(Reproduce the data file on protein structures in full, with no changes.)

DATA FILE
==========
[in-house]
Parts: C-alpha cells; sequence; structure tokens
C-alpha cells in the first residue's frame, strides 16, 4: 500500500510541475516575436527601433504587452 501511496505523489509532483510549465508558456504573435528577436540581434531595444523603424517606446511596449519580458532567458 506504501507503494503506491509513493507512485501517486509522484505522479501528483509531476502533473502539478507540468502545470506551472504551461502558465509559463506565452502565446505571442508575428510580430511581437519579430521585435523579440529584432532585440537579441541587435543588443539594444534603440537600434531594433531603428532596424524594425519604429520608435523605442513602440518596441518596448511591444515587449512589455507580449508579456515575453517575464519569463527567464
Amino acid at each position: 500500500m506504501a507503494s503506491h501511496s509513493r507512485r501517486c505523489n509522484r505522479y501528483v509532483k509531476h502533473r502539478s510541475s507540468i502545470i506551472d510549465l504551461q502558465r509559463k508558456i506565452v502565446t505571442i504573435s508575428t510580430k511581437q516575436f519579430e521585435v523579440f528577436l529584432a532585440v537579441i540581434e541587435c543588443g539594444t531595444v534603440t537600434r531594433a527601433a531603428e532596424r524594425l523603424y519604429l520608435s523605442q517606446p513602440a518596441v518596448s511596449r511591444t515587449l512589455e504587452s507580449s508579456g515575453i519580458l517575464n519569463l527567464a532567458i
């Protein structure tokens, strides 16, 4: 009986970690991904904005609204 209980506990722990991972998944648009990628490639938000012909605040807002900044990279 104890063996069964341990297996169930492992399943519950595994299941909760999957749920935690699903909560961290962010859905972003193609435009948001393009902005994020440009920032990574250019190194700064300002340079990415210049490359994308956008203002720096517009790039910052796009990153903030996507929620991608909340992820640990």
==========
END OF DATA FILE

[in-house]
Parts: C-alpha cells; sequence; structure tokens
C-alpha cells in the first residue's frame, strides 16, 4: 500500500510541475516575436527601433504587452 501511496505523489509532483510549465508558456504573435528577436540581434531595444523603424517606446511596449519580458532567458 506504501507503494503506491509513493507512485501517486509522484505522479501528483509531476502533473502539478507540468502545470506551472504551461502558465509559463506565452502565446505571442508575428510580430511581437519579430521585435523579440529584432532585440537579441541587435543588443539594444534603440537600434531594433531603428532596424524594425519604429520608435523605442513602440518596441518596448511591444515587449512589455507580449508579456515575453517575464519569463527567464
Amino acid at each position: 500500500m506504501a507503494s503506491h501511496s509513493r507512485r501517486c505523489n509522484r505522479y501528483v509532483k509531476h502533473r502539478s510541475s507540468i502545470i506551472d510549465l504551461q502558465r509559463k508558456i506565452v502565446t505571442i504573435s508575428t510580430k511581437q516575436f519579430e521585435v523579440f528577436l529584432a532585440v537579441i540581434e541587435c543588443g539594444t531595444v534603440t537600434r531594433a527601433a531603428e532596424r524594425l523603424y519604429l520608435s523605442q517606446p513602440a518596441v518596448s511596449r511591444t515587449l512589455e504587452s507580449s508579456g515575453i519580458l517575464n519569463l527567464a532567458i
């Protein structure tokens, strides 16, 4: 009986970690991904904005609204 209980506990722990991972998944648009990628490639938000012909605040807002900044990279 104890063996069964341990297996169930492992399943519950595994299941909760999957749920935690699903909560961290962010859905972003193609435009948001393009902005994020440009920032990574250019190194700064300002340079990415210049490359994308956008203002720096517009790039910052796009990153903030996507929620991608909340992820640990």